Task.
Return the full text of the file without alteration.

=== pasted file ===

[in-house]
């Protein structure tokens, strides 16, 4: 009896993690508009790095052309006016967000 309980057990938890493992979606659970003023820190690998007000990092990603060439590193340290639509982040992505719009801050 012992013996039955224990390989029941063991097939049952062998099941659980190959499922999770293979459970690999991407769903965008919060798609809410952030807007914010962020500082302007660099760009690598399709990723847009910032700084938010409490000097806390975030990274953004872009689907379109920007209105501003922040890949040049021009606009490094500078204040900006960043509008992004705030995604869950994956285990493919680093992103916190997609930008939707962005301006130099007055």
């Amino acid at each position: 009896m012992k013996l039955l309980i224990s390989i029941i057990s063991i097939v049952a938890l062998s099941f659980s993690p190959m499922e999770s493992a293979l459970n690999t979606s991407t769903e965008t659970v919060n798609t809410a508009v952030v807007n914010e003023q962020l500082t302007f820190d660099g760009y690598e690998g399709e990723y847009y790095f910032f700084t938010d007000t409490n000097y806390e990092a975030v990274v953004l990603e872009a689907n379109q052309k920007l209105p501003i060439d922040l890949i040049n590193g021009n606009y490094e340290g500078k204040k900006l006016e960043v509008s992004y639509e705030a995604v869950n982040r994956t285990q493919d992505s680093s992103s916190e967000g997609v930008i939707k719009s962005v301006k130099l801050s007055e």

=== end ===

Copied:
[in-house]
């Protein structure tokens, strides 16, 4: 009896993690508009790095052309006016967000 309980057990938890493992979606659970003023820190690998007000990092990603060439590193340290639509982040992505719009801050 012992013996039955224990390989029941063991097939049952062998099941659980190959499922999770293979459970690999991407769903965008919060798609809410952030807007914010962020500082302007660099760009690598399709990723847009910032700084938010409490000097806390975030990274953004872009689907379109920007209105501003922040890949040049021009606009490094500078204040900006960043509008992004705030995604869950994956285990493919680093992103916190997609930008939707962005301006130099007055």
């Amino acid at each position: 009896m012992k013996l039955l309980i224990s390989i029941i057990s063991i097939v049952a938890l062998s099941f659980s993690p190959m499922e999770s493992a293979l459970n690999t979606s991407t769903e965008t659970v919060n798609t809410a508009v952030v807007n914010e003023q962020l500082t302007f820190d660099g760009y690598e690998g399709e990723y847009y790095f910032f700084t938010d007000t409490n000097y806390e990092a975030v990274v953004l990603e872009a689907n379109q052309k920007l209105p501003i060439d922040l890949i040049n590193g021009n606009y490094e340290g500078k204040k900006l006016e960043v509008s992004y639509e705030a995604v869950n982040r994956t285990q493919d992505s680093s992103s916190e967000g997609v930008i939707k719009s962005v301006k130099l801050s007055e």